Following the publication of ‘Online Misinformation about Climate Change’ in WIRes last year, Kathie was asked to contribute a short video clip answering the question “What can be done to stop or slow the spread of climate misinformation?” for a special focus programme on climate misinformation. The programme including an excerpt of Kathie’s clip was broadcast live on Al Jazeera English and is now available on YouTube.
Tristan, Iain and Hywel have recently published a paper exploring the information sharing ecosystem of climate change on Twitter. This work is available now in open access at PLOS ONE.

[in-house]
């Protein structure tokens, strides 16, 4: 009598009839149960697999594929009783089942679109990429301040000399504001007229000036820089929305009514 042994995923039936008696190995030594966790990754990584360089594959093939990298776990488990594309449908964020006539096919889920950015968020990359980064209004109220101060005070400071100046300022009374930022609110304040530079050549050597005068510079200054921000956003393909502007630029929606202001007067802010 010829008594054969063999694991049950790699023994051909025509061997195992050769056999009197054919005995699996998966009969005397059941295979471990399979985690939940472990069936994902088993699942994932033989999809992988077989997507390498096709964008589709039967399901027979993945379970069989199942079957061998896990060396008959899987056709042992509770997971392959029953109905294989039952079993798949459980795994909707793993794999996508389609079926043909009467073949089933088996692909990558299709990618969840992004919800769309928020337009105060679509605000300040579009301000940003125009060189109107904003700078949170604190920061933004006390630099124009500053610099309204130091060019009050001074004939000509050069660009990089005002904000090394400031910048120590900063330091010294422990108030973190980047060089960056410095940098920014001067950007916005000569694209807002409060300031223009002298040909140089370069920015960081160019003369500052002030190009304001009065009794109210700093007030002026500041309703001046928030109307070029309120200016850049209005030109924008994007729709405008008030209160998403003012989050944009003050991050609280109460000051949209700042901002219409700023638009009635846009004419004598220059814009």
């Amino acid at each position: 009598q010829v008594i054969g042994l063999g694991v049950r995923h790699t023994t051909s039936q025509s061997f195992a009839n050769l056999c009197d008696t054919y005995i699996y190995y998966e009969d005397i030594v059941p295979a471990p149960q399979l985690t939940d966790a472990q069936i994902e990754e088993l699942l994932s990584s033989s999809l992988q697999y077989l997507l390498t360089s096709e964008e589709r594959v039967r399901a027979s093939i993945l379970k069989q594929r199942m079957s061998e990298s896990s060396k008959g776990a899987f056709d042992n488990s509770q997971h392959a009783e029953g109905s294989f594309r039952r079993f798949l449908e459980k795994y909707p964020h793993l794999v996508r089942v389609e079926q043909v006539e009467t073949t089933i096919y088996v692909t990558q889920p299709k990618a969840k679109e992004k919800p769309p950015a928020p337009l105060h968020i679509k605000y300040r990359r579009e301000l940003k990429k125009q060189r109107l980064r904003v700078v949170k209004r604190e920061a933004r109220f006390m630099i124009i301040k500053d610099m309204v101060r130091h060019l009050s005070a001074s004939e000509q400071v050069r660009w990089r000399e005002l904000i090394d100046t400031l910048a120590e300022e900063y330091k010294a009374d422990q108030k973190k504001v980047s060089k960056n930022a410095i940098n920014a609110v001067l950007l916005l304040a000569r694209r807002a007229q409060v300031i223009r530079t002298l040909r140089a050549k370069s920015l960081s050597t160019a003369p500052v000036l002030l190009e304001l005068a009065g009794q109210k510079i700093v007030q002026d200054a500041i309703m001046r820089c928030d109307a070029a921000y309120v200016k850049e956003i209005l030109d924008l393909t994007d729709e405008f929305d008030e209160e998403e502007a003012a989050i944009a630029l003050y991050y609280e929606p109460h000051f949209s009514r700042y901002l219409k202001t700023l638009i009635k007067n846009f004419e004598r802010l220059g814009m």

Exposure to media content is an important component of opinion formation around climate change. Online social media such as Twitter, the focus of this study, provide an avenue to study public engagement and digital media dissemination related to climate change. Sharing a link to an online article is an indicator of media engagement. Aggregated link-sharing forms a network structure which maps collective media engagement by the user population. Here we construct bipartite networks linking Twitter users to the web pages they shared, using a dataset of approximately 5.3 million English-language tweets by almost 2 million users during an eventful seven-week period centred on the announcement of the US withdrawal from the Paris Agreement on climate change. Community detection indicates that the observed information-sharing network can be partitioned into two weakly connected components, representing subsets of articles shared by a group of users. We characterise these partitions through analysis of web domains and text content from shared articles, finding them to be broadly described as a left-wing/environmentalist group and a right-wing/climate sceptic group. Correlation analysis shows a striking positive association between left/right political ideology and environmentalist/sceptic climate ideology respectively. Looking at information-sharing over time, there is considerable turnover in the engaged user population and the articles that are shared, but the web domain sources and polarised network structure are relatively persistent. This study provides evidence that online sharing of news media content related to climate change is both polarised and politicised, with implications for opinion dynamics and public debate around this important societal challenge.